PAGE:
I don't think novice users, who don't understand how code works, should be removing those things.
But they may very well understand the universal idea of plugins fairly well, which could (and do) take over the basic roles of login/logout without getting too much into code, if ever. It's perfectly feasible that a user, once he's taken a day or two to familiarize himself with his blog and different themes he can use, won't dig the ever-present corporate logo right at the top of his page, or the accompanying gray bar. I also mentioned average users, too, who are more apt to desire more control over the look and feel of their blogs. Such users may not know how to disable this hard feature without doing some particular homework. Thankfully, there are plugins available to disable the bar for those who don't want to edit support files, though they are sometimes a little tricky to find.
WordPress walks a fine line, trying to balance 'decisions, not options' with making it 'easier to use with each release.' And I get the impression they feel that 'more options' is not easier. I tend to agree.
Not surprisingly, I don't agree—in all circumstances. I generally prefer having more options with most things in life, not less. Nonetheless, in some cases, less choices are indeed preferred, which is why it's common for software to have "advanced user settings," if so desired. It would be perhaps a good thing to see that implemented. That way there, the tool bar stays, but can be eliminated elegantly, if sought.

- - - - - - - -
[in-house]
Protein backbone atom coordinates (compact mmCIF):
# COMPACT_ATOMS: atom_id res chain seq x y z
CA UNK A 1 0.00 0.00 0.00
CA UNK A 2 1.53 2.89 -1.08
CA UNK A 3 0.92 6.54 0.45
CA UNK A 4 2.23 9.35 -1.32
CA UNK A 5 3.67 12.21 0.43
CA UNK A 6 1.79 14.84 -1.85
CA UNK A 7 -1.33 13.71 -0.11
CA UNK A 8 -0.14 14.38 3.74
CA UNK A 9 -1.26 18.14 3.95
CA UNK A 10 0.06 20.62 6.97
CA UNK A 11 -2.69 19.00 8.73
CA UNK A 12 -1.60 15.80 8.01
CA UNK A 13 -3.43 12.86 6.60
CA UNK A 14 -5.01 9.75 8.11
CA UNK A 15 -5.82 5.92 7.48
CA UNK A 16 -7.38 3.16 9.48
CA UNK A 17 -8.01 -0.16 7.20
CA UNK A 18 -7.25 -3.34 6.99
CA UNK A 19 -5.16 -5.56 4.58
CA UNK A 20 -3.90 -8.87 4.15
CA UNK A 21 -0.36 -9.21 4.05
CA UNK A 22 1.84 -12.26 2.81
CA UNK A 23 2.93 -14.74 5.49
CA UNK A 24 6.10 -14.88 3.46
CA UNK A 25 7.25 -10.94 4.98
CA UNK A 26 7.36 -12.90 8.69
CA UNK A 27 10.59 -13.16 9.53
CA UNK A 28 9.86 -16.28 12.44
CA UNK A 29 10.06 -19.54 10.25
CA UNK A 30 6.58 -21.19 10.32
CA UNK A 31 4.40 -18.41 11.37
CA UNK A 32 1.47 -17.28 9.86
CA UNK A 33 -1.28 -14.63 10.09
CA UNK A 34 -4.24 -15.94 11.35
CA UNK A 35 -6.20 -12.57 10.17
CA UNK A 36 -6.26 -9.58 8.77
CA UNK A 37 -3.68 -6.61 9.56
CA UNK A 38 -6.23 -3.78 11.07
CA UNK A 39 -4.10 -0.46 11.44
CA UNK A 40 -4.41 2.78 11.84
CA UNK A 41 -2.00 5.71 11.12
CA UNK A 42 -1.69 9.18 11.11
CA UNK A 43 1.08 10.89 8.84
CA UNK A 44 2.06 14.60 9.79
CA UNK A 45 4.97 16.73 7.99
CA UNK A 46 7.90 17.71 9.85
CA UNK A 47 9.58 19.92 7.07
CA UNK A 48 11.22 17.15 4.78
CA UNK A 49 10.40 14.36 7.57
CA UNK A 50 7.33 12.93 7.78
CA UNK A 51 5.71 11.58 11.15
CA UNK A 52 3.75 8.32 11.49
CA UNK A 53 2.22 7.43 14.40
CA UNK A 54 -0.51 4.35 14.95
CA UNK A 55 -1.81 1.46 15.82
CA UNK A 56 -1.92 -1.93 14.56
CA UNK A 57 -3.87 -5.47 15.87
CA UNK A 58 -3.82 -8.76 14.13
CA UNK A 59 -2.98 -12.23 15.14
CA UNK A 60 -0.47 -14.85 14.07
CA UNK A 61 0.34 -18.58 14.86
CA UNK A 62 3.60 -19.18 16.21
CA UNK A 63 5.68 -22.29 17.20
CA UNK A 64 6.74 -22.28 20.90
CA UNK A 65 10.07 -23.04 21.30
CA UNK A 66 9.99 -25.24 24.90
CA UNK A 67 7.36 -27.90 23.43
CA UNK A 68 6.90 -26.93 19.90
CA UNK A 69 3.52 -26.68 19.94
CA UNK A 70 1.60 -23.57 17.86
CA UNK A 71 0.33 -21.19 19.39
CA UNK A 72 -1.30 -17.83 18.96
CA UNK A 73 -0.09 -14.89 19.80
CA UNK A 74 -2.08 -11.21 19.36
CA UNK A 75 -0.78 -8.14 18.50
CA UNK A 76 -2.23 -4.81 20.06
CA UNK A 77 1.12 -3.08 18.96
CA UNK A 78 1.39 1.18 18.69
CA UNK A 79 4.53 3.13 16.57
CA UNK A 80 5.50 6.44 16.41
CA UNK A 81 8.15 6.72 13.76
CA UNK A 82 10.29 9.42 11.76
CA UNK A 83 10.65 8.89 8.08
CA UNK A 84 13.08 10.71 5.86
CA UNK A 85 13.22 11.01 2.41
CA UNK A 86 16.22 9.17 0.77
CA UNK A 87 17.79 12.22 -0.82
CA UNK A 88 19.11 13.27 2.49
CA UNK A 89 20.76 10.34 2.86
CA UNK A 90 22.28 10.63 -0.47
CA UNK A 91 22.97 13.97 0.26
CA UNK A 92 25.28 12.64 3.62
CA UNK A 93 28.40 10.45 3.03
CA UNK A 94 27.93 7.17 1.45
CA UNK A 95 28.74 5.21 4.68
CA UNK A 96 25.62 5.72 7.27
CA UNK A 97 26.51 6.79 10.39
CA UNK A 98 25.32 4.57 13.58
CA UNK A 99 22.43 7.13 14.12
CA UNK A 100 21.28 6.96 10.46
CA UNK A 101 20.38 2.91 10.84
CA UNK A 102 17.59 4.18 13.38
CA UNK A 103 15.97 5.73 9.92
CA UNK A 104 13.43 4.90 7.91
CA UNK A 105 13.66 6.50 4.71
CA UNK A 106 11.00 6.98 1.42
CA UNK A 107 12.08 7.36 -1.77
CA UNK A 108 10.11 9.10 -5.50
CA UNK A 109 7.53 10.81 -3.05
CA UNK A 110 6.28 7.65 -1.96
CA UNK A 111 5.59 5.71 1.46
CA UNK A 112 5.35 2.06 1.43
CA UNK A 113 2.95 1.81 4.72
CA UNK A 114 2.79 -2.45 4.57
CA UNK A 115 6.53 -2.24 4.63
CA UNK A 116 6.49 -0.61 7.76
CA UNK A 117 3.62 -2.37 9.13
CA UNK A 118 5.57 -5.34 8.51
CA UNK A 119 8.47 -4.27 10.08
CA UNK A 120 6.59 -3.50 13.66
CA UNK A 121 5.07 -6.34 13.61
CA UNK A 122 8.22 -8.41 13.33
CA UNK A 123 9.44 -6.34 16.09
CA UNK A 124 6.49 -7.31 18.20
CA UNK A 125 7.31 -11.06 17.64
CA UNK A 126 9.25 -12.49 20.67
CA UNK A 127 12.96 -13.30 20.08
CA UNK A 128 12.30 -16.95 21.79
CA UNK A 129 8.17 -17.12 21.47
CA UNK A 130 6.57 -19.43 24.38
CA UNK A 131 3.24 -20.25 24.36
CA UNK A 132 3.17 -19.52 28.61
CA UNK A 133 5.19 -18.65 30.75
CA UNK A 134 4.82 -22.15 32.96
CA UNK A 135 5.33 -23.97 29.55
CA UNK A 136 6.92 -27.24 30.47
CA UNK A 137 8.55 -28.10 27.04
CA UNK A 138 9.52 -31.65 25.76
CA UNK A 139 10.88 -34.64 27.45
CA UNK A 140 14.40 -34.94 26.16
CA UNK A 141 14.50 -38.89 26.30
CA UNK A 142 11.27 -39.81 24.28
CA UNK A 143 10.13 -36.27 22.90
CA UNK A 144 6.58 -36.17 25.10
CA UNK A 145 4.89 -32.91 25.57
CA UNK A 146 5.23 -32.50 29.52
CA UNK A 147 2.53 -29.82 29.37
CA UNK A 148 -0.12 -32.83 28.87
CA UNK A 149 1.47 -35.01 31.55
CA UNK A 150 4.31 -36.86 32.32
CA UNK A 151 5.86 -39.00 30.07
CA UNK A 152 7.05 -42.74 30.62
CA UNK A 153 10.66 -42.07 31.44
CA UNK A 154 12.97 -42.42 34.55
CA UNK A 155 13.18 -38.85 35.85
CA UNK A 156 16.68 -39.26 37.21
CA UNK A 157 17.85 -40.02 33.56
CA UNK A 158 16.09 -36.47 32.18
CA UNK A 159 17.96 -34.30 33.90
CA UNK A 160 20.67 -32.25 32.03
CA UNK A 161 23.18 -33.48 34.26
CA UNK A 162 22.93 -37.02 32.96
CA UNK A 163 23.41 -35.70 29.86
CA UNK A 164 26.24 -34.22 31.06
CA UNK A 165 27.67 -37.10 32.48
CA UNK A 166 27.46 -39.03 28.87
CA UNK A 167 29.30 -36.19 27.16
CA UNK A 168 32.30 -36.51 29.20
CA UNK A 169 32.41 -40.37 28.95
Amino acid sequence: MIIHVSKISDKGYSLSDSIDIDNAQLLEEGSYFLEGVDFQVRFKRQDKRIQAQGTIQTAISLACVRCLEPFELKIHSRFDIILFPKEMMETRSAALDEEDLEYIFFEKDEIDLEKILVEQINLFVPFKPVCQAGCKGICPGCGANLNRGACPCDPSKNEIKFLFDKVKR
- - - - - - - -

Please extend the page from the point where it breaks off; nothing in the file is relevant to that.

I think that customizing the toolbar will always be an advanced skill. And I think it should be. Why? Because you, the advanced user, knows 'If I disable this, I lose functionality, but I can recreate that...'
I generally agree, and with many aspects of WordPress, I think that's a perfectly reasonable way of thinking. We should keep in mind, however, that it was this tightrope act of "balancing decisions with options" that led to creating the admin bar in the first place, which now certainly results in lost functionality, if disabled. Leaving it in place often lends toward redundant functionality, too, depending upon chosen theme and preexisting design schemas, which also can be a little confusing, for both user and admin, I might add.
Anyway, I say 'This is the way WP is going.' becuase that's what I've been told. Liking it is never my point. Accepting it and either learning how to change it, or learning to live with it, IS my point :).
I think I understand you better now. When you wrote, "And that is, has been, and will be the preferred, suggested way to handle this," it sounded like you were speaking from a point of authority on the subject, as if to know what is preferred and suggested.
That aside, there is of course a third option, which is to voice concern over a feature that is causing trouble in the trenches. I absolutely love WordPress and I encourage its development. I don't believe WordPress can possibly handle all user desires, but I do, however, have some opinions about its direction in regard to certain additions, the "toolbar" being one of them, since 3.0.